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The wondrous life of Mocha Niburski

Yesterday, I watched my best friend die. At the time of her death, a man dressed in a pale-grey suit checked if he had spilt any pentobarbital, my sister gripped on to whatever was left while tears spelled out a universal signal of grief, and silence, for the first time since the beginning of time, echoed.

She was 119 years old. Dad tried to remember the time before time; that is to say, the moment before seconds ticked away to some end. He stood with arms crossed, perhaps afraid to put them down in fear of what they might do with impending doom lurking around, and his voice hurdled the choking silence. He recalled the first time when mother found her. We had just moved into a new house but despite the decadence that open-concept architecture can provide – or maybe because of it – the house felt entirely incomplete. From afar, pictures appeared askew and furniture seemed out of place. It was as though the emptiness of a black hole sat at the centre of the house and set everything awry.

Just before we were drained into its mass, Mom said that she had found something that could work. A dog. A black lab she wanted to name Mocha. Dad said that black was an unlucky colo…

He broke down in tears. I didn’t have to hear the end of the story to know how it went: in the beginning there may have been light, but there was also darkness too. Mocha. In between then, life happened.

Now at the end, as my family knelt down beside a dying dog, there was also darkness. It was raining outside; no cheery sunshine escaped the gray clouds. I joked to myself that Mother Nature was crying too. She was losing her top fertilizer.

Soon after we adopted her, she adopted us. Our problems became hers because no matter what they were, she’d welcome us with an unquestioning kiss and flurry of petting. When I awoke the morning of her death, it was no different. She greeted me with a wag of a tail. She was laying on her bed, her legs unable to move without the crackle of old age weighing against them. Her smile, while consisting of teeth stained yellow from decay, remained bright and happy. She was brightening my world, and today, my sun would go out.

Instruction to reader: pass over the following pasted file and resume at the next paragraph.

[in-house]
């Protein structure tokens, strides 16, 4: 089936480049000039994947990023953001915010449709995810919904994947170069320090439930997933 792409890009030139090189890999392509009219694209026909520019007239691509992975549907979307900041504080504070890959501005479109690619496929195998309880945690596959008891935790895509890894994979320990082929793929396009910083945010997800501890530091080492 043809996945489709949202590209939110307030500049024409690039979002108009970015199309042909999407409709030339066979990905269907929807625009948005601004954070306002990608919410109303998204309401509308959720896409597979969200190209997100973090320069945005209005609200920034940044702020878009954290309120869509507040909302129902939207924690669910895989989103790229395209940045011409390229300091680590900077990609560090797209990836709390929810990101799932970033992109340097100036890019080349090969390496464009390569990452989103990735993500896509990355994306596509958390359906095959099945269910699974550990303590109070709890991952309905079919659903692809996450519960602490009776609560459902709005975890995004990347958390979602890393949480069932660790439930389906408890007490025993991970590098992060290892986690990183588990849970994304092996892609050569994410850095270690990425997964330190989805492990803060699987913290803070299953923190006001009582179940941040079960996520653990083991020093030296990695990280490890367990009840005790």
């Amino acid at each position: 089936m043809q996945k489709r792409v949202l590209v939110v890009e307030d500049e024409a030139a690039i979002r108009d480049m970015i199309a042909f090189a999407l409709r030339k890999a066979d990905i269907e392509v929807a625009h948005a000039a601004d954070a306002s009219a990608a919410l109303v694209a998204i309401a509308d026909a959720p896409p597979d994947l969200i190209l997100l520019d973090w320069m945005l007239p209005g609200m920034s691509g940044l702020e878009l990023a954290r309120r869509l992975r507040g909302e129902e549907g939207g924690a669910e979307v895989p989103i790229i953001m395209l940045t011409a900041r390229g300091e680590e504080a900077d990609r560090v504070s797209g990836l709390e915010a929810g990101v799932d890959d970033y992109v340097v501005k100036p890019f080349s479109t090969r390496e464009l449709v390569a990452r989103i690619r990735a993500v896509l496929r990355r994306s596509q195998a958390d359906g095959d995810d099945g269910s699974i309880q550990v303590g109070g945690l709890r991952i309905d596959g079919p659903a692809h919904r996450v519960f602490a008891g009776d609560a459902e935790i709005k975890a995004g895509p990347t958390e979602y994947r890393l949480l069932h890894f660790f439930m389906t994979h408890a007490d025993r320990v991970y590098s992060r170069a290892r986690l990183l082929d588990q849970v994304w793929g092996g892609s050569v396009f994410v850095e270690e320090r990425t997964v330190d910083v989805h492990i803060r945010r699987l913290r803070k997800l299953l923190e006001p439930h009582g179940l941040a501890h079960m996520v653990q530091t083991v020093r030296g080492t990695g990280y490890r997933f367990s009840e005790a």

As she died by an injection, she made a final stretch of her legs. A physical yawn, really. I think she was trying to let us know she was comfortable. It was her talking to us – letting us know it would be alright – one final time.

Then a lifetime was told in seconds and I whispered it all to myself underneath the screeching of my sister and the wails of my mother. I muttered about when she and I and Oskar would play in the park and she’d climb the jungle-gym with us and when she tore down our Christmas tree because we stupidly put a dog treat ornament on it and when she protected us from people chasing us when we were nine and when she got hit by a car and limped our way despite blood dripping and dropping and when she barked at whoever came to the door and when Lola was bought and she thought it was a rabbit and when she pooped in the house and was embarrassed by it and when she bit into my hand and I was left with a scar. As I petted her during these final moments while she wheezed away, that scar was all I had left.

She died soon after. The final breath escaped her. I wasn’t prepared. I thought, like always, she would keep breathing. She didn’t. Claire let out a scream that probably halted the Universe’s expansion if only for a second.

For a while, we all repeated our goodbyes, almost unable to swallow the reality of it all. My Dad said she was in a better place. I said maybe. He said it was just a figure of speech, and he choked again. He was right though. She is with the birds now. Tweet, tweet, they probably go; bark, bark, she definitely goes. I hope that they are just faster than her.

I walked up the stairs after it all while I continued to try to remember everything. That time in the park. The first time she came into our house. So it went. But something caught my eye all of a sudden – all the pictures in the house appeared to be on a tilt. I tried to straighten one of them, but it just fell back down.


Mocha died on 22nd December 2012. I think that is all I need to really say. No metaphor, no great poetic or eloquent statement could change that. So, I will say no more. She died. She died. She died.

And I’m sorry for it all.

Below are moments of her life captured. If only you could have known her beyond what you could see, dear reader, you would’ve fallen in love. I fell for her every day, even on the last one.

Some may say that this extended epitaph is needless considering that she was only a dog – but to be honest, she brought out the best in us humans. Everything I am, was, and will become is a function of her because as long as I can remember – for seventeen years – she has been in my life. I am afraid during these moments when she’s not. I am afraid as I type this, and even more so when I finish because that will be the last life I breathe into Mocha, my friend. My wondrous, loving friend.


MochaMochaMochaMocha4Mocha5Mocha6Mocha7mocha8mocha9mocha10mocha11mocha12mocha13mocha14mocha15mocha16mocha18mocha19mocha17mocha20mocha22mocha23mocha24mocha25mocha26mocha27mocha28mocha29mocha30mocha32mocha33mocha34mocha35mocha36mocha37mocha38mocha39mocha40mocha41mocha42mocha43IMG_9489 (640x427)mocha45


Good bye Mocha. Good bye my fantastic, familial friend. I love you entirely.

About kacperniburski

I am searching for something in between the letters. Follow my wordpress or my IG (@_kenkan)


One thought on “The wondrous life of Mocha Niburski

  1. sweet mocha

    Posted by baharoh | July 2, 2015, 8:49 am

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